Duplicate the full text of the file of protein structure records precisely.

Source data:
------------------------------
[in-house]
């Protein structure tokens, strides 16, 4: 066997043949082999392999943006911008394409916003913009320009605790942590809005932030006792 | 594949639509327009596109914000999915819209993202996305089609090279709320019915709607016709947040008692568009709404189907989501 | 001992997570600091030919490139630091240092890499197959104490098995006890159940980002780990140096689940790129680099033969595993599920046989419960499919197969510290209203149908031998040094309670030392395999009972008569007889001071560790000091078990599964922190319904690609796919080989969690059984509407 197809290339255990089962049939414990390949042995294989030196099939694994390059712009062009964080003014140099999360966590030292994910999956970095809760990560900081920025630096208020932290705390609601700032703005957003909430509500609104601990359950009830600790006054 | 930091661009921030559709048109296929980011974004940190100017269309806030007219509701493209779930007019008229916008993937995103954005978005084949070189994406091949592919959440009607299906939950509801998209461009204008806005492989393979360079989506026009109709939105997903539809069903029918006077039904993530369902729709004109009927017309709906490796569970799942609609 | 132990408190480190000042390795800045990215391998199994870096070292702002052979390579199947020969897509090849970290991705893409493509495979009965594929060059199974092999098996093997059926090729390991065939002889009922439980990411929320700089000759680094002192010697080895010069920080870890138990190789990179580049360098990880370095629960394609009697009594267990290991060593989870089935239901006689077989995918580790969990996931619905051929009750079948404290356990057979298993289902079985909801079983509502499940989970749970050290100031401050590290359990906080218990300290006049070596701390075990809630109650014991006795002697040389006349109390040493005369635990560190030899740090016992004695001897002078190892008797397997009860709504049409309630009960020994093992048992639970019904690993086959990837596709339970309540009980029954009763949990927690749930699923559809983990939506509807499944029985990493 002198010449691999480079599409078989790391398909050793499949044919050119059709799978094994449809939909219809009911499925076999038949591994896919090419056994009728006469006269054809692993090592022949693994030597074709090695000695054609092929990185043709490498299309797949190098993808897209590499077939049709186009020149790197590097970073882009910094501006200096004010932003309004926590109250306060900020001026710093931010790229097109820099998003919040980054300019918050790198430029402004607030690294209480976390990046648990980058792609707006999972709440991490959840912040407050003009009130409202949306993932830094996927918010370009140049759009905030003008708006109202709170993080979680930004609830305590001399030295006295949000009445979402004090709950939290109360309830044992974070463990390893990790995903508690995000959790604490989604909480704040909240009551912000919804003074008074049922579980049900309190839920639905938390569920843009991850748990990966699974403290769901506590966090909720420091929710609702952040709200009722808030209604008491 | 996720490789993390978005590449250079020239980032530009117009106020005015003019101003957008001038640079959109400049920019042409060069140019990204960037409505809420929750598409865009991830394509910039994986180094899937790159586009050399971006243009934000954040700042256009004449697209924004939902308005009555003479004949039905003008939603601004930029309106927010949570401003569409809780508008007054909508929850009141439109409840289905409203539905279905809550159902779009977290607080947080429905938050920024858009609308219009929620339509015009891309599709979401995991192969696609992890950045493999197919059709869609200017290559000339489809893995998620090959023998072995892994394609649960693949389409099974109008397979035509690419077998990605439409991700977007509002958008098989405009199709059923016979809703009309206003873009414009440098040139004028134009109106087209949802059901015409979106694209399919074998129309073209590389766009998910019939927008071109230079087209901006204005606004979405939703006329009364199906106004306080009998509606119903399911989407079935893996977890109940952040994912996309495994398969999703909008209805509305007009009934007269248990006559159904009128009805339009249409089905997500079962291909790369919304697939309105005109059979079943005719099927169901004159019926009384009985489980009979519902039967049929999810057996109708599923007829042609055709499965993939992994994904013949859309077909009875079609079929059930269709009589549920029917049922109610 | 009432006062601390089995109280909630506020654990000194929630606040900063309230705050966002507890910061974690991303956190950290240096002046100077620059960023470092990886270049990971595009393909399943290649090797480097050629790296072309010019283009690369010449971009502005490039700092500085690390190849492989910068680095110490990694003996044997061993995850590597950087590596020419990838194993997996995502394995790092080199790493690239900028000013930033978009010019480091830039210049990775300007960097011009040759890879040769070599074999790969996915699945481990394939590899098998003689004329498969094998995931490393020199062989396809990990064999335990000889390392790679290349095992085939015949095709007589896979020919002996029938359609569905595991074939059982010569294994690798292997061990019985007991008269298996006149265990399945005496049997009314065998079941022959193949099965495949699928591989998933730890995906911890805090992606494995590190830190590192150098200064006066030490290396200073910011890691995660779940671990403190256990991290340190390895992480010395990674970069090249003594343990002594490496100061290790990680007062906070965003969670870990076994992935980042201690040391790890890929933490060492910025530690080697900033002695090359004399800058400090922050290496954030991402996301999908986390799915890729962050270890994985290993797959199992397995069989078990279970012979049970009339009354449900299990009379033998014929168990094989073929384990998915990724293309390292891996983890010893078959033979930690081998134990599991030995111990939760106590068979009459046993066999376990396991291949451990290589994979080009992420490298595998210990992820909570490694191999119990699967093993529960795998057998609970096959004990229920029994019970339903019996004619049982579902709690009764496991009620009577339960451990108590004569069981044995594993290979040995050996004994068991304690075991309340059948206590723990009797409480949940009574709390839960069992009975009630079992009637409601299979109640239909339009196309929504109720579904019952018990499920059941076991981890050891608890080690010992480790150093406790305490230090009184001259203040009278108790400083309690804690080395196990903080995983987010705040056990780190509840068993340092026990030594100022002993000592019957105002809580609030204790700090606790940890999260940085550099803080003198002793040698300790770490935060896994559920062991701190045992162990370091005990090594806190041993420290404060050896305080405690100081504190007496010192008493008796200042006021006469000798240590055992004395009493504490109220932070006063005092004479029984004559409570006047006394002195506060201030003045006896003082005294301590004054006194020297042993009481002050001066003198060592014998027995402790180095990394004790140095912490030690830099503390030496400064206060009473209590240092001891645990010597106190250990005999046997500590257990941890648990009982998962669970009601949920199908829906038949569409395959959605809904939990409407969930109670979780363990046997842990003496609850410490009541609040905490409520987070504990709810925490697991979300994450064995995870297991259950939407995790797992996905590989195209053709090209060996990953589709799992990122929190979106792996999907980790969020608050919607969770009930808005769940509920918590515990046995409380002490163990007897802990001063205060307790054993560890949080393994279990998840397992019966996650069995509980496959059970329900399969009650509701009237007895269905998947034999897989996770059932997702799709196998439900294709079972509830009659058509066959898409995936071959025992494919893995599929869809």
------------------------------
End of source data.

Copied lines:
[in-house]
């Protein structure tokens, strides 16, 4: 066997043949082999392999943006911008394409916003913009320009605790942590809005932030006792 | 594949639509327009596109914000999915819209993202996305089609090279709320019915709607016709947040008692568009709404189907989501 | 001992997570600091030919490139630091240092890499197959104490098995006890159940980002780990140096689940790129680099033969595993599920046989419960499919197969510290209203149908031998040094309670030392395999009972008569007889001071560790000091078990599964922190319904690609796919080989969690059984509407 197809290339255990089962049939414990390949042995294989030196099939694994390059712009062009964080003014140099999360966590030292994910999956970095809760990560900081920025630096208020932290705390609601700032703005957003909430509500609104601990359950009830600790006054 | 930091661009921030559709048109296929980011974004940190100017269309806030007219509701493209779930007019008229916008993937995103954005978005084949070189994406091949592919959440009607299906939950509801998209461009204008806005492989393979360079989506026009109709939105997903539809069903029918006077039904993530369902729709004109009927017309709906490796569970799942609609 | 132990408190480190000042390795800045990215391998199994870096070292702002052979390579199947020969897509090849970290991705893409493509495979009965594929060059199974092999098996093997059926090729390991065939002889009922439980990411929320700089000759680094002192010697080895010069920080870890138990190789990179580049360098990880370095629960394609009697009594267990290991060593989870089935239901006689077989995918580790969990996931619905051929009750079948404290356990057979298993289902079985909801079983509502499940989970749970050290100031401050590290359990906080218990300290006049070596701390075990809630109650014991006795002697040389006349109390040493005369635990560190030899740090016992004695001897002078190892008797397997009860709504049409309630009960020994093992048992639970019904690993086959990837596709339970309540009980029954009763949990927690749930699923559809983990939506509807499944029985990493 002198010449691999480079599409078989790391398909050793499949044919050119059709799978094994449809939909219809009911499925076999038949591994896919090419056994009728006469006269054809692993090592022949693994030597074709090695000695054609092929990185043709490498299309797949190098993808897209590499077939049709186009020149790197590097970073882009910094501006200096004010932003309004926590109250306060900020001026710093931010790229097109820099998003919040980054300019918050790198430029402004607030690294209480976390990046648990980058792609707006999972709440991490959840912040407050003009009130409202949306993932830094996927918010370009140049759009905030003008708006109202709170993080979680930004609830305590001399030295006295949000009445979402004090709950939290109360309830044992974070463990390893990790995903508690995000959790604490989604909480704040909240009551912000919804003074008074049922579980049900309190839920639905938390569920843009991850748990990966699974403290769901506590966090909720420091929710609702952040709200009722808030209604008491 | 996720490789993390978005590449250079020239980032530009117009106020005015003019101003957008001038640079959109400049920019042409060069140019990204960037409505809420929750598409865009991830394509910039994986180094899937790159586009050399971006243009934000954040700042256009004449697209924004939902308005009555003479004949039905003008939603601004930029309106927010949570401003569409809780508008007054909508929850009141439109409840289905409203539905279905809550159902779009977290607080947080429905938050920024858009609308219009929620339509015009891309599709979401995991192969696609992890950045493999197919059709869609200017290559000339489809893995998620090959023998072995892994394609649960693949389409099974109008397979035509690419077998990605439409991700977007509002958008098989405009199709059923016979809703009309206003873009414009440098040139004028134009109106087209949802059901015409979106694209399919074998129309073209590389766009998910019939927008071109230079087209901006204005606004979405939703006329009364199906106004306080009998509606119903399911989407079935893996977890109940952040994912996309495994398969999703909008209805509305007009009934007269248990006559159904009128009805339009249409089905997500079962291909790369919304697939309105005109059979079943005719099927169901004159019926009384009985489980009979519902039967049929999810057996109708599923007829042609055709499965993939992994994904013949859309077909009875079609079929059930269709009589549920029917049922109610 | 009432006062601390089995109280909630506020654990000194929630606040900063309230705050966002507890910061974690991303956190950290240096002046100077620059960023470092990886270049990971595009393909399943290649090797480097050629790296072309010019283009690369010449971009502005490039700092500085690390190849492989910068680095110490990694003996044997061993995850590597950087590596020419990838194993997996995502394995790092080199790493690239900028000013930033978009010019480091830039210049990775300007960097011009040759890879040769070599074999790969996915699945481990394939590899098998003689004329498969094998995931490393020199062989396809990990064999335990000889390392790679290349095992085939015949095709007589896979020919002996029938359609569905595991074939059982010569294994690798292997061990019985007991008269298996006149265990399945005496049997009314065998079941022959193949099965495949699928591989998933730890995906911890805090992606494995590190830190590192150098200064006066030490290396200073910011890691995660779940671990403190256990991290340190390895992480010395990674970069090249003594343990002594490496100061290790990680007062906070965003969670870990076994992935980042201690040391790890890929933490060492910025530690080697900033002695090359004399800058400090922050290496954030991402996301999908986390799915890729962050270890994985290993797959199992397995069989078990279970012979049970009339009354449900299990009379033998014929168990094989073929384990998915990724293309390292891996983890010893078959033979930690081998134990599991030995111990939760106590068979009459046993066999376990396991291949451990290589994979080009992420490298595998210990992820909570490694191999119990699967093993529960795998057998609970096959004990229920029994019970339903019996004619049982579902709690009764496991009620009577339960451990108590004569069981044995594993290979040995050996004994068991304690075991309340059948206590723990009797409480949940009574709390839960069992009975009630079992009637409601299979109640239909339009196309929504109720579904019952018990499920059941076991981890050891608890080690010992480790150093406790305490230090009184001259203040009278108790400083309690804690080395196990903080995983987010705040056990780190509840068993340092026990030594100022002993000592019957105002809580609030204790700090606790940890999260940085550099803080003198002793040698300790770490935060896994559920062991701190045992162990370091005990090594806190041993420290404060050896305080405690100081504190007496010192008493008796200042006021006469000798240590055992004395009493504490109220932070006063005092004479029984004559409570006047006394002195506060201030003045006896003082005294301590004054006194020297042993009481002050001066003198060592014998027995402790180095990394004790140095912490030690830099503390030496400064206060009473209590240092001891645990010597106190250990005999046997500590257990941890648990009982998962669970009601949920199908829906038949569409395959959605809904939990409407969930109670979780363990046997842990003496609850410490009541609040905490409520987070504990709810925490697991979300994450064995995870297991259950939407995790797992996905590989195209053709090209060996990953589709799992990122929190979106792996999907980790969020608050919607969770009930808005769940509920918590515990046995409380002490163990007897802990001063205060307790054993560890949080393994279990998840397992019966996650069995509980496959059970329900399969009650509701009237007895269905998947034999897989996770059932997702799709196998439900294709079972509830009659058509066959898409995936071959025992494919893995599929869809």